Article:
Since 2014, the WFSS hygiene team has traveled with the drilling team to help villagers improve hygiene practices in every village in which we drill. The hygiene team trains a team of eight people (four men and four women) who can then train others. The WFSS team works with the trainers to identify areas in need of improvement. Better hygiene helps expand the impact of clean water, and leads to health benefits for all.

In Gogrial West County, in the village of Gaikou, a village man named Gau told us that his community did not know that contaminated water made them sick. 

"After Water for South Sudan drilled a well for us and trained us about water and hygiene management, we realized that we were drinking water with germs and we had bad hygiene at our homes before. From now on we will call a meeting to tell everybody about water and new hygiene promoting ways, as taught by Water for South Sudan hygiene team, which is the first time for us to receive well/borehole and new hygiene promotion training. I appreciate Water for South Sudan, administration and management where ever you are, thank you so much for help."

Success of the Past Informs our Future
As we look to our successes of the past 11 years, we have come so far, and look forward to continuing to serve the people of South Sudan. At this writing there has been unrest in the capital city of Juba, and we join the world in advocating for peaceful resolution of all conflicts in South Sudan. Our team has been safe at our Operations Center in Wau and are able to continue planning for the upcoming season.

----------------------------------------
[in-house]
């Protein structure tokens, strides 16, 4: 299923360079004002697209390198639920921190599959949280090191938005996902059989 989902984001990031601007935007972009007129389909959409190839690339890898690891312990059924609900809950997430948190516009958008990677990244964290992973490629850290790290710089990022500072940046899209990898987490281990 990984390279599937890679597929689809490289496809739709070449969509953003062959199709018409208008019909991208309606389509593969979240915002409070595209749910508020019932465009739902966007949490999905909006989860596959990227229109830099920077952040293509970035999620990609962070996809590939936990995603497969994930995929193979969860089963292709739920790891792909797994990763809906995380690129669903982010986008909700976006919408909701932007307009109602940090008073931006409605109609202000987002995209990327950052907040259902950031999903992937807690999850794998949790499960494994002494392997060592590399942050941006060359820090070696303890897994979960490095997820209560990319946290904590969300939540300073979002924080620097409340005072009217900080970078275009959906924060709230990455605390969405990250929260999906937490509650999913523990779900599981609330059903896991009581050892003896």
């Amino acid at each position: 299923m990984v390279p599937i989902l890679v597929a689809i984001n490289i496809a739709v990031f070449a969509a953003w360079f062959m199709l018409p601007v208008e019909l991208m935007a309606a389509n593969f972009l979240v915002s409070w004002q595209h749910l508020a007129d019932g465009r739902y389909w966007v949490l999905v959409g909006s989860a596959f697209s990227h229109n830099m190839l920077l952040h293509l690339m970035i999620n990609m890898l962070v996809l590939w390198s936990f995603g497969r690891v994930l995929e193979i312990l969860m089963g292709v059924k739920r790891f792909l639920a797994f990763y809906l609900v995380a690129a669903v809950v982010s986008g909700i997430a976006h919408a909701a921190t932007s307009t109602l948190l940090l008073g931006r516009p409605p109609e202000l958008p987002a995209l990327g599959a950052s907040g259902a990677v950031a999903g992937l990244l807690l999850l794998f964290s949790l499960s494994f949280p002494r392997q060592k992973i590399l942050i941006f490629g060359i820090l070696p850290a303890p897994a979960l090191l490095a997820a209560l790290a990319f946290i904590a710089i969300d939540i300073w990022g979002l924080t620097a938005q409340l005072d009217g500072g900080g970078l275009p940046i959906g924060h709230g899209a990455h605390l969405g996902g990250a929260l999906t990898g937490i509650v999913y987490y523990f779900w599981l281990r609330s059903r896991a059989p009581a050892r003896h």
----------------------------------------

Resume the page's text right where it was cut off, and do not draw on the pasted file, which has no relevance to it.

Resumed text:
Our teams are continually working to improve processes and outcomes, using the experiences of each season to inform future planning. Pans for 2016-17 include drilling up to 40 new water wells, rehabilitating the cement platforms on some of our older wells, and continuing to provide hygiene education in every village in which we drill.

This year we have begun researching sanitation solutions in South Sudan. Just as many people do not have access to clean water, many more do not have access to any kind of toilet facilities. We are researching how we can begin to address this great need and are planning to develop a pilot project, possibly a latrine system for a school.

 

Thank you for your support, and for sharing our story with your family and friends. We are deeply grateful for your generosity which funds our work. Water for South Sudan relies competely on private donations, and to date has not received any government funding. Individuals, schools, civic groups and faith-based organizations all support our work. Our donors come from all 50 US states and 33 other countries. 

Thank you for being a part of the WFSS community.

In gratitude, 

Lynn Malooly

Boys bathing in Gaikou village
Boys bathing in Gaikou village
WFSS team visits US this summer
WFSS team visits US this summer
Salva @ Daniel Bagley Elementary, 2016 IGC winner
Salva @ Daniel Bagley Elementary, 2016 IGC winner

Links: